Kibana allows us to browse data indexed in Elasticsearch nodes. We’re going to run Kibana in a Docker container and configure it to display logs from our example Spring Boot app.
We don’t need to have an immense adventure ahead of us to value ordinary tasks and small steps that enable our growth.
The default logging mechanism in Spring Boot allows us to start working on our POC in no time. However, we must be aware that inadequate logging makes debugging and monitoring difficult in a production environment.
The understanding of a project changes through time as its development continues. Following an obsolete specification, creating only a superficial domain model or coming up with shady half-measures – to avoid any profound effort – won’t stop you from delivering an app, but most definitely it won’t be the app that was needed.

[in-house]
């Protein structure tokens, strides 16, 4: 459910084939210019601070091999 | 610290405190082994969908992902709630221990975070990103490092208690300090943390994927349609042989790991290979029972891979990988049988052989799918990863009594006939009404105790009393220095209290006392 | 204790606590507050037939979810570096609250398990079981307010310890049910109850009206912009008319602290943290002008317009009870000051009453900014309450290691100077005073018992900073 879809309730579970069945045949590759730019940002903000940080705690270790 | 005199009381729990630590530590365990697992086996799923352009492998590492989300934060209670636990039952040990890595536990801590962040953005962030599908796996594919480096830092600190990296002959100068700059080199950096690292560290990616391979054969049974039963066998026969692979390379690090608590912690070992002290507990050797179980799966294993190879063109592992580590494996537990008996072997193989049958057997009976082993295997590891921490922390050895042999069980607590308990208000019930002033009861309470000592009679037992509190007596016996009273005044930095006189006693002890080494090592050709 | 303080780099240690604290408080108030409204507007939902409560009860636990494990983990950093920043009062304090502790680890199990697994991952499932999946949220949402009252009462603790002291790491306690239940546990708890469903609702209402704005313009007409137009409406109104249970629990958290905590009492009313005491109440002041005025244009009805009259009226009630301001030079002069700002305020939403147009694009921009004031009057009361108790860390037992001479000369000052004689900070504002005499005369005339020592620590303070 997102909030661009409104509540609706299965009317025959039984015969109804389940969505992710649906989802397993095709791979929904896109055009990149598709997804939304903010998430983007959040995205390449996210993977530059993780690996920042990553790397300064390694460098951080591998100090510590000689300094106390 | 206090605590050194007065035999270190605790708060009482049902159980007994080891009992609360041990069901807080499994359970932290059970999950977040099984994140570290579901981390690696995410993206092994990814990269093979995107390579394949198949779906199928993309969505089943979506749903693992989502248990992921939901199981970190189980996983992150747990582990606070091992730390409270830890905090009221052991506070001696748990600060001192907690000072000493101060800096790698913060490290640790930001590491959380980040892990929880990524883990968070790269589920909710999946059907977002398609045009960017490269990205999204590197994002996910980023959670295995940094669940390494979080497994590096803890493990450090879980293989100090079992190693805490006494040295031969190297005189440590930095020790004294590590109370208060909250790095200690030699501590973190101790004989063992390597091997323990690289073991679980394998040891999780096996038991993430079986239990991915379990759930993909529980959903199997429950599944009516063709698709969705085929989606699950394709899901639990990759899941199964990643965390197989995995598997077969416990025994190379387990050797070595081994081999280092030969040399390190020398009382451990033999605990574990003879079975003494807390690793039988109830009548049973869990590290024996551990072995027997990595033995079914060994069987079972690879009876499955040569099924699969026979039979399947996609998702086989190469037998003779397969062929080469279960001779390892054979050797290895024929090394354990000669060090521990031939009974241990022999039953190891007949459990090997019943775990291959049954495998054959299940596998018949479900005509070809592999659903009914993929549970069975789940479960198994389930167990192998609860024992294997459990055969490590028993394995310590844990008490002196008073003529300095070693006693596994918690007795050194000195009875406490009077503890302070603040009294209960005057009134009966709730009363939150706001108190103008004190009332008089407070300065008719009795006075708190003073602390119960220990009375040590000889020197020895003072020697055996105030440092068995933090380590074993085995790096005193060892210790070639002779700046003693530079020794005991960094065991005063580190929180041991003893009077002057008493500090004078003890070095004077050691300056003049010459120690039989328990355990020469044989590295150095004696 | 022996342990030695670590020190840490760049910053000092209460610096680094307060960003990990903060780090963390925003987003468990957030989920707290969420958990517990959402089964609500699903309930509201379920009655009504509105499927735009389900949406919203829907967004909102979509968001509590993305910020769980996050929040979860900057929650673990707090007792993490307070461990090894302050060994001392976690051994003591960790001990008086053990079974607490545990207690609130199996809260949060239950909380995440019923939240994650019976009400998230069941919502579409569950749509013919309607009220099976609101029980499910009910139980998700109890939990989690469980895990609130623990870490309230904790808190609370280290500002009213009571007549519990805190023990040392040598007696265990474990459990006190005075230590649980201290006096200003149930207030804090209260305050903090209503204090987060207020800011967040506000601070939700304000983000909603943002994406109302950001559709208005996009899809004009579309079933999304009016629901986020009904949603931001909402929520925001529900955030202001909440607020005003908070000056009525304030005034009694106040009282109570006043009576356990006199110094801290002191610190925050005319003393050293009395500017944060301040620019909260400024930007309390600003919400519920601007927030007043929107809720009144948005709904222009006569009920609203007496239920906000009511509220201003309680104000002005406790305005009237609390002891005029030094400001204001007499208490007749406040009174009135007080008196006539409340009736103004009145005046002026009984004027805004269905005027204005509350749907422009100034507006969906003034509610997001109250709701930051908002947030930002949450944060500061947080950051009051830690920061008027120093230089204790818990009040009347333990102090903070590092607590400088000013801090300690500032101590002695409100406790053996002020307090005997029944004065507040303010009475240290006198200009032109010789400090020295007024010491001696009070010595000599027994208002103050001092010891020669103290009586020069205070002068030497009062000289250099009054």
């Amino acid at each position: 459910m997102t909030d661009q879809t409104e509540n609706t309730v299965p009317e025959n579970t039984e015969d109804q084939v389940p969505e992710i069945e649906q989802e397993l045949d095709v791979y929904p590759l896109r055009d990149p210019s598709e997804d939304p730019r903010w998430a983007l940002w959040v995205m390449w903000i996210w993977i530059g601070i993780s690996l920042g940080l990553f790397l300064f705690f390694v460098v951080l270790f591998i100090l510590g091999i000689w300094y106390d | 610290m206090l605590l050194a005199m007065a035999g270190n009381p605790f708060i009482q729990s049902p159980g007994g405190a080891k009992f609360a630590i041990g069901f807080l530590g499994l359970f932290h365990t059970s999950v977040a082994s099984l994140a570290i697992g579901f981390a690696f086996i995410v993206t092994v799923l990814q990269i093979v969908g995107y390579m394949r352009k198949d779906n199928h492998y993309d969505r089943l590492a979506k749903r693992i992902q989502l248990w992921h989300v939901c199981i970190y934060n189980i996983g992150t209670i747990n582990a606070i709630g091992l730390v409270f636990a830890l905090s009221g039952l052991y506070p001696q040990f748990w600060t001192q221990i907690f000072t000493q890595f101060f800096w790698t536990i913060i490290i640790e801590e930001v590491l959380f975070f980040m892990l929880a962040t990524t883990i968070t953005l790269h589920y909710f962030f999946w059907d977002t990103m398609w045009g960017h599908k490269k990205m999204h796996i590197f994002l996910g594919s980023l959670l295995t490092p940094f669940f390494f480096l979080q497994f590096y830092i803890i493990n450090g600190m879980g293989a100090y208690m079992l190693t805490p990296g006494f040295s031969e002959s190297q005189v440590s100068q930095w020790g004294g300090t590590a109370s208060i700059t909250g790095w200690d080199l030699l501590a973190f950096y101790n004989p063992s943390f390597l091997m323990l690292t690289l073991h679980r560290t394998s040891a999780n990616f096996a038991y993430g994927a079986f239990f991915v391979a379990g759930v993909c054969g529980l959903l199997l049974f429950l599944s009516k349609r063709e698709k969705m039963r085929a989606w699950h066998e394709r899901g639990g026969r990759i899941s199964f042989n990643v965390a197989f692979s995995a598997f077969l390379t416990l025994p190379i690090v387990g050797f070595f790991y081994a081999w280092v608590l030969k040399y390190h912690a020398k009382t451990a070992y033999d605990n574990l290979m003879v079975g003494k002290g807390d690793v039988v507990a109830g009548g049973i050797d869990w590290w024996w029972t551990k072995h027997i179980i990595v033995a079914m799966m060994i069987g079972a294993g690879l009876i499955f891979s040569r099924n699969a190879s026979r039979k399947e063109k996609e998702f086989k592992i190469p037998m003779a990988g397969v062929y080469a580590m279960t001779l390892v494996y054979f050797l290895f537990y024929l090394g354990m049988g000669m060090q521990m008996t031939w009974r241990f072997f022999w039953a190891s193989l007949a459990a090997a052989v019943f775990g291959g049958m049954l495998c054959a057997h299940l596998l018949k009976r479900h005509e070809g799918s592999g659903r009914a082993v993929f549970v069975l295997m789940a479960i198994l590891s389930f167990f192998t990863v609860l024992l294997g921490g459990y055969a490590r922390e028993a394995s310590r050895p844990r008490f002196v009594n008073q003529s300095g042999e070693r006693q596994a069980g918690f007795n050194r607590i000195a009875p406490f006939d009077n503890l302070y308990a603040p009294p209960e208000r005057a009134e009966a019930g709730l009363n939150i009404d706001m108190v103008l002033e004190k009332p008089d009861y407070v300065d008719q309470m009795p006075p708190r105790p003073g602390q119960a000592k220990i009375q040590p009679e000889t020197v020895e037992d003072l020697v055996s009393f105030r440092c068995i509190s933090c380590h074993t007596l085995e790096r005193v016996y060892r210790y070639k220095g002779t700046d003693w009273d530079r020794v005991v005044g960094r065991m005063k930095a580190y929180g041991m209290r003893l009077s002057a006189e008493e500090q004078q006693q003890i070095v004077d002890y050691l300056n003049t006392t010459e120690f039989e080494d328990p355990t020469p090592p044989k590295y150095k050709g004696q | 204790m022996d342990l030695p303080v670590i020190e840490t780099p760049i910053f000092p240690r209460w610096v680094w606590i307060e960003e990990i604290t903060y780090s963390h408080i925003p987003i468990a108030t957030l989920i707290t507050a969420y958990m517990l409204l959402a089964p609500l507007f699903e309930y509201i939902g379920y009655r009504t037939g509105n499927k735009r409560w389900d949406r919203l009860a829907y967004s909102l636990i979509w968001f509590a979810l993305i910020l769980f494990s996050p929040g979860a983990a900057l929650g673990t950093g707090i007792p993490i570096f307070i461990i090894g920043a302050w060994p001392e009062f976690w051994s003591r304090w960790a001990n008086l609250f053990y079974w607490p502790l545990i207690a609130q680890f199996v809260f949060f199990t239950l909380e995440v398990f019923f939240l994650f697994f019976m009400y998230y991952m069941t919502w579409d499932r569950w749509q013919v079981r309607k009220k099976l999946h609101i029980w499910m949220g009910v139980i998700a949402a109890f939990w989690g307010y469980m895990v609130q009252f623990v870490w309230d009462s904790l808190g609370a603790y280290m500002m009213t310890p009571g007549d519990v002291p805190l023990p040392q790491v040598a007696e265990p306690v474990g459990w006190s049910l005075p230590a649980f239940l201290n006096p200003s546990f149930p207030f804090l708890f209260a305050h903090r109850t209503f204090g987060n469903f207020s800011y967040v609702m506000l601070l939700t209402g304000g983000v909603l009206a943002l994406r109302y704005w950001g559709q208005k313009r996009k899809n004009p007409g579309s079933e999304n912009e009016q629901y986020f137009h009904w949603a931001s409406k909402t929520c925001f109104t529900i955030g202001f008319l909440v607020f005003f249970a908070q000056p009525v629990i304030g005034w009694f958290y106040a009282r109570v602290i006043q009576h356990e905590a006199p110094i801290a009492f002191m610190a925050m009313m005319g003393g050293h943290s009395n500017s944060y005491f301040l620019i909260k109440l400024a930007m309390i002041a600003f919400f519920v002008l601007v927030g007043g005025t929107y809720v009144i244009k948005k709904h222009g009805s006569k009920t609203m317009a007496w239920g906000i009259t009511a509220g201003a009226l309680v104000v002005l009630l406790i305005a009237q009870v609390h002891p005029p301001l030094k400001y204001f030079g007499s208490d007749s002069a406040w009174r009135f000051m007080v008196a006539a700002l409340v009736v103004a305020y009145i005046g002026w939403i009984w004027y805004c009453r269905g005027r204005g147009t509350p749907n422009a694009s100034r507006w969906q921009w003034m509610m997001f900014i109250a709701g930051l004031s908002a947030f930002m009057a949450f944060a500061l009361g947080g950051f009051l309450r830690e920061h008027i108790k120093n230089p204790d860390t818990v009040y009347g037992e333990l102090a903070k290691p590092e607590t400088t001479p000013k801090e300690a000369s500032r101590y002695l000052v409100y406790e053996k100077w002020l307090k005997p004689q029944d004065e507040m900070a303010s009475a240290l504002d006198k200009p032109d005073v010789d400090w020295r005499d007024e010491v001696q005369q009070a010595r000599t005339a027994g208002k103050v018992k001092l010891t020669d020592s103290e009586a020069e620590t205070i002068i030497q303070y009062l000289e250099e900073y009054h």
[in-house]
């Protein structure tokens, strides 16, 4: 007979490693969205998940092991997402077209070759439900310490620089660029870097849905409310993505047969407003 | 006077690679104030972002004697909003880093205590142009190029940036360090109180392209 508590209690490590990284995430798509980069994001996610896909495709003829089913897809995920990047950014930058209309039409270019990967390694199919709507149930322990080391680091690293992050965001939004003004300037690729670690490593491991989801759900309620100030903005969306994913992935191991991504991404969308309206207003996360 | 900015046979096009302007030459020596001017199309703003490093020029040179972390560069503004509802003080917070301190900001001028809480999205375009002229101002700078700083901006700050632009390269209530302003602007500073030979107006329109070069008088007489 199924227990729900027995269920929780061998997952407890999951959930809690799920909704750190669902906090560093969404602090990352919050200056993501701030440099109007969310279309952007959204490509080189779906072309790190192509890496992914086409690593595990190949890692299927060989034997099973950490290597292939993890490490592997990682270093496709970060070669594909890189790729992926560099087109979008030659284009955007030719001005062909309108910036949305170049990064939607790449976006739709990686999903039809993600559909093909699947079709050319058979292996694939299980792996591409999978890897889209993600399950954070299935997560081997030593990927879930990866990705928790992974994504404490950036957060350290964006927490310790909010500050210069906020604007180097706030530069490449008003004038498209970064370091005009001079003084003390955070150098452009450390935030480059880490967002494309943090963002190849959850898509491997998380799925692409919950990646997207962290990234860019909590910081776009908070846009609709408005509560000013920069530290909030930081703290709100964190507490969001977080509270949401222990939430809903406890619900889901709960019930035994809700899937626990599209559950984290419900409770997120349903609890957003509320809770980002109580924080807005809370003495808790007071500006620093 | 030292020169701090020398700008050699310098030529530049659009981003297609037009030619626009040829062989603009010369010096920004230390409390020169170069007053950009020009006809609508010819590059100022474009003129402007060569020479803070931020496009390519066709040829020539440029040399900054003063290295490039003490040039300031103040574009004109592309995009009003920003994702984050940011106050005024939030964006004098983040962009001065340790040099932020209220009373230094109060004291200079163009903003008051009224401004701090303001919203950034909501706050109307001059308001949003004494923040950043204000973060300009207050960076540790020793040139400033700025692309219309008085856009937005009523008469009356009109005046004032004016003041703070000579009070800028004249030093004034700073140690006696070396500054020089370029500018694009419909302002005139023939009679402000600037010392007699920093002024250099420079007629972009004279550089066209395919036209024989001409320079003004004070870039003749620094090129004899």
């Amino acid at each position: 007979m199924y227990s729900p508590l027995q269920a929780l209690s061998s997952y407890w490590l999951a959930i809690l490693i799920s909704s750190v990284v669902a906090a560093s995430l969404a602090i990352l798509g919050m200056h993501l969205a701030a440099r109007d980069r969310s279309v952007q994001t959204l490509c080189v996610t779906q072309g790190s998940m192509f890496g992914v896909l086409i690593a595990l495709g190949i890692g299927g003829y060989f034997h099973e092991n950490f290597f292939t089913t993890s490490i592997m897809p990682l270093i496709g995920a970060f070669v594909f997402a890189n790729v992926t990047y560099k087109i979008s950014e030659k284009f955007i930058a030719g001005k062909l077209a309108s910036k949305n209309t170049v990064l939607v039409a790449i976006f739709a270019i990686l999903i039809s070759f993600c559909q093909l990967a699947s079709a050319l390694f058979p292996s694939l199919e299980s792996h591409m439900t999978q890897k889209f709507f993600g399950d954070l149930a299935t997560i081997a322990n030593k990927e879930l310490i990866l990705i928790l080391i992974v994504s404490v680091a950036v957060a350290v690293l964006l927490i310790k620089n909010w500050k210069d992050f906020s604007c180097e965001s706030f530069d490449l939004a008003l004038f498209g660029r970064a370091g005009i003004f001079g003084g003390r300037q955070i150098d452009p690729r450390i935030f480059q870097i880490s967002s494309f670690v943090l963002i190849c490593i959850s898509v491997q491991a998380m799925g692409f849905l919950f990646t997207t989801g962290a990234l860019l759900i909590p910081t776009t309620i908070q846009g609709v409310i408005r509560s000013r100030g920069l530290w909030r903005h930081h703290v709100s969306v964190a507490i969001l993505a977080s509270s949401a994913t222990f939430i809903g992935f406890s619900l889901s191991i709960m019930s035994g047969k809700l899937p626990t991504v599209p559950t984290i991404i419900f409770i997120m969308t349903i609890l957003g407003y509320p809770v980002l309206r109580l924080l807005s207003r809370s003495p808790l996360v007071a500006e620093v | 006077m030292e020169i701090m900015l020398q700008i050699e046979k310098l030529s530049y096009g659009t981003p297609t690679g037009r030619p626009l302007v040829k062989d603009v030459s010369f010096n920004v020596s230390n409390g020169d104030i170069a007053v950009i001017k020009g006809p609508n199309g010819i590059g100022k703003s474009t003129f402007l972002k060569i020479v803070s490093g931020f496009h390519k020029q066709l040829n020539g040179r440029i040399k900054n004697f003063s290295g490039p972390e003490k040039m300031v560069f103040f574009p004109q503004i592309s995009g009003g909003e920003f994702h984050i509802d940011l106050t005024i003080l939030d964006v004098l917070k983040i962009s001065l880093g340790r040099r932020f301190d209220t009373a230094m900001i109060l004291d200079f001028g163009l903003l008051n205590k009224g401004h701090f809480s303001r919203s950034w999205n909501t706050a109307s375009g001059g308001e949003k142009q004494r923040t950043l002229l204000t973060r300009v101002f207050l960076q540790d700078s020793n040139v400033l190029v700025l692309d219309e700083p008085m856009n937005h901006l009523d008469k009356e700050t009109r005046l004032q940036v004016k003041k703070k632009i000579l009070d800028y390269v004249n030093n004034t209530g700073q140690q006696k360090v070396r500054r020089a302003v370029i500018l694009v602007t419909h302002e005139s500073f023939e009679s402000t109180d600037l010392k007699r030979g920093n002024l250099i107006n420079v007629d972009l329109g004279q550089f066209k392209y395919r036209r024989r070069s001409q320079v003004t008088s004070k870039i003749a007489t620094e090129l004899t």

Default minimum and maximum heap size used by ElasticSearch is set to 1GB. I want to show you how you can modify this value when running the service with Docker.
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We don’t want to allocate too much space for our log files. Let’s see how we can manage their livespan.
Apart from having logs displayed directly in the console, we can configure our Spring Boot project to write log entries into files. It not only allows us to easily store and share logs for debugging, but also can be the first step towards browsing them in Kibana.
When dealing with an exception stack trace we have to not only construct a separate match for our grok filter but also make sure that all lines will be treated as one entry.
I want to show you some issues that I encountered while applying the Grok filter plugin on logs. Most of my problems resulted from overusing the GREEDYDATA pattern (.*). I tested my solutions with the Grok Debugger app where you can also find the list of available patterns.